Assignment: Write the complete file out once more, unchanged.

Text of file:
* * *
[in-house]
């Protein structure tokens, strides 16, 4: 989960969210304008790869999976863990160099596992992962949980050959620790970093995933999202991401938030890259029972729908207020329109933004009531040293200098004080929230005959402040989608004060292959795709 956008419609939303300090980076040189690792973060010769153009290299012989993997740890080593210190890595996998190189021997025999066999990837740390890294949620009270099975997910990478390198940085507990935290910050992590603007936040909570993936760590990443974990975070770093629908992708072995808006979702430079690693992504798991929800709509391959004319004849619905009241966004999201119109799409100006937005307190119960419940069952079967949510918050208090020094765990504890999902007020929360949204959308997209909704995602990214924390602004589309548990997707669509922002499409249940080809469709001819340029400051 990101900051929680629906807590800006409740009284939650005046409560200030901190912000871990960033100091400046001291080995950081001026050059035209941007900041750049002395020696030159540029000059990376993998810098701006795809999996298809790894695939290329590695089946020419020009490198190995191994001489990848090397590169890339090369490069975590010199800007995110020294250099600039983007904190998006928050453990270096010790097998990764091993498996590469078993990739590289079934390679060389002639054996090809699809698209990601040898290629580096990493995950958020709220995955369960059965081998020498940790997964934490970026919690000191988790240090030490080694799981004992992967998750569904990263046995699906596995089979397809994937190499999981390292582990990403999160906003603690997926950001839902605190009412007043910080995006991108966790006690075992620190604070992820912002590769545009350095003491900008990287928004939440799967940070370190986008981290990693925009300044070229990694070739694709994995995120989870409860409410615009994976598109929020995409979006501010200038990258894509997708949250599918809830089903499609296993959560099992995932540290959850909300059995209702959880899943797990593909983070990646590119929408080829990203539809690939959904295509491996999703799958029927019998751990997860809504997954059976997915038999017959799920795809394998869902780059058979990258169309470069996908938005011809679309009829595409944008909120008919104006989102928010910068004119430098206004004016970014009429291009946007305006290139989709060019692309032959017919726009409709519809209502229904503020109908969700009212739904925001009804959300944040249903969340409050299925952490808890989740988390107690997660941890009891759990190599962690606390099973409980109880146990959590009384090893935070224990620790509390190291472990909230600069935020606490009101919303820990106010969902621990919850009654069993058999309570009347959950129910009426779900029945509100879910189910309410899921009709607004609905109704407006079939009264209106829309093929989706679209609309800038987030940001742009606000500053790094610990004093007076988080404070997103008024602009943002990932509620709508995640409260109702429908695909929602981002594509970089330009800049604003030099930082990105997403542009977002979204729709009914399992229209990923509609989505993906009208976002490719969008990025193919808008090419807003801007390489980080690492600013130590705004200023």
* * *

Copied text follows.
[in-house]
């Protein structure tokens, strides 16, 4: 989960969210304008790869999976863990160099596992992962949980050959620790970093995933999202991401938030890259029972729908207020329109933004009531040293200098004080929230005959402040989608004060292959795709 956008419609939303300090980076040189690792973060010769153009290299012989993997740890080593210190890595996998190189021997025999066999990837740390890294949620009270099975997910990478390198940085507990935290910050992590603007936040909570993936760590990443974990975070770093629908992708072995808006979702430079690693992504798991929800709509391959004319004849619905009241966004999201119109799409100006937005307190119960419940069952079967949510918050208090020094765990504890999902007020929360949204959308997209909704995602990214924390602004589309548990997707669509922002499409249940080809469709001819340029400051 990101900051929680629906807590800006409740009284939650005046409560200030901190912000871990960033100091400046001291080995950081001026050059035209941007900041750049002395020696030159540029000059990376993998810098701006795809999996298809790894695939290329590695089946020419020009490198190995191994001489990848090397590169890339090369490069975590010199800007995110020294250099600039983007904190998006928050453990270096010790097998990764091993498996590469078993990739590289079934390679060389002639054996090809699809698209990601040898290629580096990493995950958020709220995955369960059965081998020498940790997964934490970026919690000191988790240090030490080694799981004992992967998750569904990263046995699906596995089979397809994937190499999981390292582990990403999160906003603690997926950001839902605190009412007043910080995006991108966790006690075992620190604070992820912002590769545009350095003491900008990287928004939440799967940070370190986008981290990693925009300044070229990694070739694709994995995120989870409860409410615009994976598109929020995409979006501010200038990258894509997708949250599918809830089903499609296993959560099992995932540290959850909300059995209702959880899943797990593909983070990646590119929408080829990203539809690939959904295509491996999703799958029927019998751990997860809504997954059976997915038999017959799920795809394998869902780059058979990258169309470069996908938005011809679309009829595409944008909120008919104006989102928010910068004119430098206004004016970014009429291009946007305006290139989709060019692309032959017919726009409709519809209502229904503020109908969700009212739904925001009804959300944040249903969340409050299925952490808890989740988390107690997660941890009891759990190599962690606390099973409980109880146990959590009384090893935070224990620790509390190291472990909230600069935020606490009101919303820990106010969902621990919850009654069993058999309570009347959950129910009426779900029945509100879910189910309410899921009709607004609905109704407006079939009264209106829309093929989706679209609309800038987030940001742009606000500053790094610990004093007076988080404070997103008024602009943002990932509620709508995640409260109702429908695909929602981002594509970089330009800049604003030099930082990105997403542009977002979204729709009914399992229209990923509609989505993906009208976002490719969008990025193919808008090419807003801007390489980080690492600013130590705004200023």